Continuing a theme of epic television fantasy miniseries, this week Video Vault celebrates Hallmark Entertainment/NBC Studio’s Merlin. Originally aired as three 60-minute episodes over consecutive nights in April of 1998, Merlin is the award-winning chronicling of the life and times of literature’s (second?) most famous wizard. Directed by Steve Barron (Teenage Mutant Ninja Turtles, Coneheads), the film stars Sam Neill, Miranda Richardson, Helena Bonham Carter, Isabella Rossellini, John Gielgud, Rutger Hauer, Lena Headey, James Earl Jones, and the divine Martin Short. I recorded the original broadcast on VHS and it became a staple of my school sick days due to its lengthy running time up until I was able to buy the DVD (and no longer had to fast forward through the commercials!). I will tell you right up front, I absolutely LOVE all 182 minutes of this movie! It has maintained a place in my top 10 list of favorite films of all time since watching it live on NBC.
Merlin follows the ubiquitous wizard (Sam Neill) from the dubious circumstances resulting in his birth up to “the end of magic”. A mostly original story of Merlin’s history and lifelong struggle against a fey goddess named Queen Mab (Miranda Richardson) and her efforts to restore the old pagan ways serves as a backbone for the classic tales from Britain’s legendary history, which includes the reigns of the tyrant King Vortigern and lustful Uther Pendragon, the lives of King Arthur, Morgan le Faye and their bastard son Mordred, the matter of Excalibur, the quests of the Knights of the Round Table, the love affair of Sir Lancelot and Lady Guinevere, and the rise and fall of Camelot. Isabella Rossellini portrays, Nimue, Merlin’s perennial love interest. Light moments are provided by Martin Short as the multi-faceted cursed magician, Frik, in this predominantly serious adaptation of Arthurian legend. Everything satisfying about scripted entertainment can be found in this TV movie: complex characters with compelling arcs, plants and pay-offs, twists, family drama, both new and familiar characters, light-handed social commentary, suspenseful action sequences, grand romance, dragons, and an affecting conclusion.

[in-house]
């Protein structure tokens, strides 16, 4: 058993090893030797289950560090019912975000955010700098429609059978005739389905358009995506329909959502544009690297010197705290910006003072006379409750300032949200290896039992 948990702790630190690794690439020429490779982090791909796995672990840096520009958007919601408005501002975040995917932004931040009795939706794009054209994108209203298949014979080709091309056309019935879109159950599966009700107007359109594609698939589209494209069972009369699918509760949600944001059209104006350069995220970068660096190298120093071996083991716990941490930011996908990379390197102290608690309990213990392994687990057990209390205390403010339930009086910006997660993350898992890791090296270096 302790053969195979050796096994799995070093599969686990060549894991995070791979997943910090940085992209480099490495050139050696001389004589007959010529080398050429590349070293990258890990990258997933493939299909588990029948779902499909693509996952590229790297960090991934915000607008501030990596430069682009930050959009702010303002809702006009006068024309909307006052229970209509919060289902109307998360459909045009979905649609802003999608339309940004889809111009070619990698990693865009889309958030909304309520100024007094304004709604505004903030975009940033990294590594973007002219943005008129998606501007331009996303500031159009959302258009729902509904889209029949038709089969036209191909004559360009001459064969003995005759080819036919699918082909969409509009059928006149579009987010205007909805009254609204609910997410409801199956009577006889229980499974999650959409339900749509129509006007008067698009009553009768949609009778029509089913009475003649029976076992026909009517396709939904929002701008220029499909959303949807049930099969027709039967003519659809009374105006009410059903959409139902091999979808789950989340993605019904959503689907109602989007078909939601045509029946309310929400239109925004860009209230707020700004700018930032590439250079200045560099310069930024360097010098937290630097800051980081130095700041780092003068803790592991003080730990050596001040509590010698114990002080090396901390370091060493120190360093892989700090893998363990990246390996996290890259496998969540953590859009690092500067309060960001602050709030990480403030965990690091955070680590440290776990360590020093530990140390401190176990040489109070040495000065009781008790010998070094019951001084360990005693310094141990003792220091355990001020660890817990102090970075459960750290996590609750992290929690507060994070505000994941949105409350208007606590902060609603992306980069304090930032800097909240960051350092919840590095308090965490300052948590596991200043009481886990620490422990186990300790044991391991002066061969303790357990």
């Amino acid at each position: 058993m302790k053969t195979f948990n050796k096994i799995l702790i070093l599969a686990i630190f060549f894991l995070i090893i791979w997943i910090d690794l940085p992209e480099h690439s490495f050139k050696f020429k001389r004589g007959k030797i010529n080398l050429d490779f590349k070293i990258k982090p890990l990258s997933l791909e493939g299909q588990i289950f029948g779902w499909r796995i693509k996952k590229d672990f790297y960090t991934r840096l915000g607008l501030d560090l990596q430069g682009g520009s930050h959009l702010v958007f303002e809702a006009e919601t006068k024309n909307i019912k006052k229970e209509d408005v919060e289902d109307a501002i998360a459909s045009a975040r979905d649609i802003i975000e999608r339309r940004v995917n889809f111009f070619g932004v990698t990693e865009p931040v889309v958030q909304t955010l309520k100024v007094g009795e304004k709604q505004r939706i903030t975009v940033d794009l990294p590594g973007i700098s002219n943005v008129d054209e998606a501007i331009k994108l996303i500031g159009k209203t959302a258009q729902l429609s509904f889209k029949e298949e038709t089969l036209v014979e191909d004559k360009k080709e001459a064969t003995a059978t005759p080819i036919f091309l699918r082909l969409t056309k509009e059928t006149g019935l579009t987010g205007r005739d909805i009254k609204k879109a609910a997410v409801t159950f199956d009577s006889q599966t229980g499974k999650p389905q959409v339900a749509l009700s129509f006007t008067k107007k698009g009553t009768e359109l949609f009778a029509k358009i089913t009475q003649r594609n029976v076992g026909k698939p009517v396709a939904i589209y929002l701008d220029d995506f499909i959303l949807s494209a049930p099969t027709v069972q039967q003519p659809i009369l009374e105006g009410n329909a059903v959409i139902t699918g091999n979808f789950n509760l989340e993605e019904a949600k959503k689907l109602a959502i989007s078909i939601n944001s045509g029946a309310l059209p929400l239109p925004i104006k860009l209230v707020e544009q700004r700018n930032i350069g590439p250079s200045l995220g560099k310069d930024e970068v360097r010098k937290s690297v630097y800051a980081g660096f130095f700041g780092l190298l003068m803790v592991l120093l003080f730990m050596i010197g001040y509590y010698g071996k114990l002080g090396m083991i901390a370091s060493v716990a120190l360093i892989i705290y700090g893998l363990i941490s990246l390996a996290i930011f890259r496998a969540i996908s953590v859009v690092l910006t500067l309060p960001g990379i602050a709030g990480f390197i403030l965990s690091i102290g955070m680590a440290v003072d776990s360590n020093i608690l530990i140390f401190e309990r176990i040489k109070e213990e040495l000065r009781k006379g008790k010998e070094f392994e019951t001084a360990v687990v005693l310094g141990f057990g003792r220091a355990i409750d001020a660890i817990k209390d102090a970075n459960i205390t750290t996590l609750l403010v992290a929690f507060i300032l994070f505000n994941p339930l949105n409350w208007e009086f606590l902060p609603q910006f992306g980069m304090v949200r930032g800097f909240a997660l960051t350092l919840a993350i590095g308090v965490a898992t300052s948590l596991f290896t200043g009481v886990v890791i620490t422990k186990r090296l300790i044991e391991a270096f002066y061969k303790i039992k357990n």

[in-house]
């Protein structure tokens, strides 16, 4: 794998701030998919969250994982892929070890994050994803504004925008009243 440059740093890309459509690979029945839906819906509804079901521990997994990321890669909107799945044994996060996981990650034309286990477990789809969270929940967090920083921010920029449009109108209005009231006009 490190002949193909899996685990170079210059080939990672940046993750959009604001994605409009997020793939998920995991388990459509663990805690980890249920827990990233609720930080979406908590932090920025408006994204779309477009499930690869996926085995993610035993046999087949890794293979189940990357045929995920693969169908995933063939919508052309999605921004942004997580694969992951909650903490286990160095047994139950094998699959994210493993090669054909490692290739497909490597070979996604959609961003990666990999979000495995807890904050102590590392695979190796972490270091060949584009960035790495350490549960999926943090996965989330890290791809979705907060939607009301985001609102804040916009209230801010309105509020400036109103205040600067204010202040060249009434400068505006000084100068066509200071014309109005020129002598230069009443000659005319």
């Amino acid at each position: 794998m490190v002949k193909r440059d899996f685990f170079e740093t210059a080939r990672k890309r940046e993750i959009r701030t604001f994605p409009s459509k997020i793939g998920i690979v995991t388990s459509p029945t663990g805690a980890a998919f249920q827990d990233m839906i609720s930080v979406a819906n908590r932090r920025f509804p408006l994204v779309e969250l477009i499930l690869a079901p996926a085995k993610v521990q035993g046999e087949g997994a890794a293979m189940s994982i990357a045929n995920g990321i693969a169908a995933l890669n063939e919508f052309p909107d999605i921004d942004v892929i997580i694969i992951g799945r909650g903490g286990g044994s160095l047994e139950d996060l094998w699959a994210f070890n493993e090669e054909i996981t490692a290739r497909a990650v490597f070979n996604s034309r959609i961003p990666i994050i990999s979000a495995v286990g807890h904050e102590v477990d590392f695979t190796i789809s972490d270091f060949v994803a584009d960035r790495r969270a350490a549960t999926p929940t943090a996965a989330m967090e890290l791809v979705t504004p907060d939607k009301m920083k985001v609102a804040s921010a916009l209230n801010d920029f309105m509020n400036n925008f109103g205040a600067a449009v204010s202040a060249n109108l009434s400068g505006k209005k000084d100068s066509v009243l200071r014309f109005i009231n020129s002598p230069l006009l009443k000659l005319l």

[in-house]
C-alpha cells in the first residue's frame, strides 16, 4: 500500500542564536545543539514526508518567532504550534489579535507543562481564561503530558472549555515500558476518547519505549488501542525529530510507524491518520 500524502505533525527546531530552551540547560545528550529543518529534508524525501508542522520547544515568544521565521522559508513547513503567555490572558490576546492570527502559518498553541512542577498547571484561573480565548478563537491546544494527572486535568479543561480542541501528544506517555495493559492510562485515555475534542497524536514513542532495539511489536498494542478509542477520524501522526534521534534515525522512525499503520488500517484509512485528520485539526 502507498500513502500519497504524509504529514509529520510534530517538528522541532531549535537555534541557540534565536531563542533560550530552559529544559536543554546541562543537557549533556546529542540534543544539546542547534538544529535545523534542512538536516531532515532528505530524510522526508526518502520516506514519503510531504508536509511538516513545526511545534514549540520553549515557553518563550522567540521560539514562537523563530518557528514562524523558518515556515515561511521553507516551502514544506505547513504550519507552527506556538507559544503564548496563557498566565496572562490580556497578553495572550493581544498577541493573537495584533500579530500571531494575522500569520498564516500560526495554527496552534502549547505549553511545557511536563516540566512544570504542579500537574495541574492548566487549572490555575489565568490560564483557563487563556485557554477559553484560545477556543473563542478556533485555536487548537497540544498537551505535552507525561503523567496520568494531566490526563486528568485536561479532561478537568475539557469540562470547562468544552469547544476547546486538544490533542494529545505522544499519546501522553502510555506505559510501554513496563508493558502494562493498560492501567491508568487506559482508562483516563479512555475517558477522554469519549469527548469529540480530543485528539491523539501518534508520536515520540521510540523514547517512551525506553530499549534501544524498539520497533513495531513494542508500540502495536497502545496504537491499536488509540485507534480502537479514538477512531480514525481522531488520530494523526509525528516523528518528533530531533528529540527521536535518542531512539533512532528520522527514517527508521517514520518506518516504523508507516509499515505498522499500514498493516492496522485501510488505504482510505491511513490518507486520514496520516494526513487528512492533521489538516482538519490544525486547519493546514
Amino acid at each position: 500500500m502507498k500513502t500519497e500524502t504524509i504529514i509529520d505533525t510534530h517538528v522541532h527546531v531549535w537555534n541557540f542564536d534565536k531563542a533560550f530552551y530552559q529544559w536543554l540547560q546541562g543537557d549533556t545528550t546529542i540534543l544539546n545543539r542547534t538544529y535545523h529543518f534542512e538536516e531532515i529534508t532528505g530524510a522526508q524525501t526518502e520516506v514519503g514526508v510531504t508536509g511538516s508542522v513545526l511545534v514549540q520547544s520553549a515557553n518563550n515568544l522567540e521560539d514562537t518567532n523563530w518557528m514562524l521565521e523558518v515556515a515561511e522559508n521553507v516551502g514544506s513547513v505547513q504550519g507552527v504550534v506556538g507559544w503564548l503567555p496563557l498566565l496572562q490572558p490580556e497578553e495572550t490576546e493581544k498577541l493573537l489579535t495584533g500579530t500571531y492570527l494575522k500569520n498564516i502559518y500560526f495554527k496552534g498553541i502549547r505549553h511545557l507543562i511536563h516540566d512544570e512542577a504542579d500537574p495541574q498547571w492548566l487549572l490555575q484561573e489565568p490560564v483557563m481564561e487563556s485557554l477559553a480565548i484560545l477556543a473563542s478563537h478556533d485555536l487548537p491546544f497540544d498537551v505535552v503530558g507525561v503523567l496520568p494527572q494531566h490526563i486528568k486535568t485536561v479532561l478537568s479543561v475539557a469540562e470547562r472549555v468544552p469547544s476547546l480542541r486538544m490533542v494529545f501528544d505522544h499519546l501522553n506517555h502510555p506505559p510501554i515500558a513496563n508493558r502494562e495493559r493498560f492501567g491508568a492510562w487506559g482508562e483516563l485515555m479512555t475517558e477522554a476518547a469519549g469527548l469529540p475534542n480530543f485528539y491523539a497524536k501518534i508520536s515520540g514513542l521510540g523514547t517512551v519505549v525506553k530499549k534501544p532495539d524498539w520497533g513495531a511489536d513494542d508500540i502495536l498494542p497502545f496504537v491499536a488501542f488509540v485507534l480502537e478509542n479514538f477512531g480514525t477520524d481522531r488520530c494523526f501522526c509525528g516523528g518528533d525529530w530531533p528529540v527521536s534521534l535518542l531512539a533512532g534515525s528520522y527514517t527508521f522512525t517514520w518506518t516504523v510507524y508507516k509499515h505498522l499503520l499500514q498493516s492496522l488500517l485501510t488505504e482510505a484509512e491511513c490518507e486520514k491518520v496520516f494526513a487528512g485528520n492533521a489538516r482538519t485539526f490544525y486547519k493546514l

In case I have not yet made it clear, the script is phenomenal and expertly weaves the well-known stories of medieval literature in and out of an engrossing profile of the fascinating wizard. Acting is also exceptional from the entire cast, but especially Sam Neill who convincingly portrays multiple eras of Merlin’s life, gracefully creating a portrait of an exhausted peace-seeker stuck in a world of constant turmoil. Miranda Richardson fully commits in a doubly creepy dual role as the sinisterly scheming Queen Mab and her ephemeral sister, The Lady of the Lake. The special effects are above par for a TV movie, even today. Actually, pretty much everything is outstanding for a TV movie. Interestingly, effort was taken to adhere to sets, props, and costumes that were historically accurate to the time period. The film won 4 out of 15 Emmy nominations and garnered a slew of other accolades. I do not claim to be an Anglophile or a scholar of Arthurian legend, but to me, Merlin is a fantastic and unparalleled adaptation of the classic British tales and hits an entertainment sweet spot that makes it endlessly re-watchable and gloriously satisfying. It truly is magical.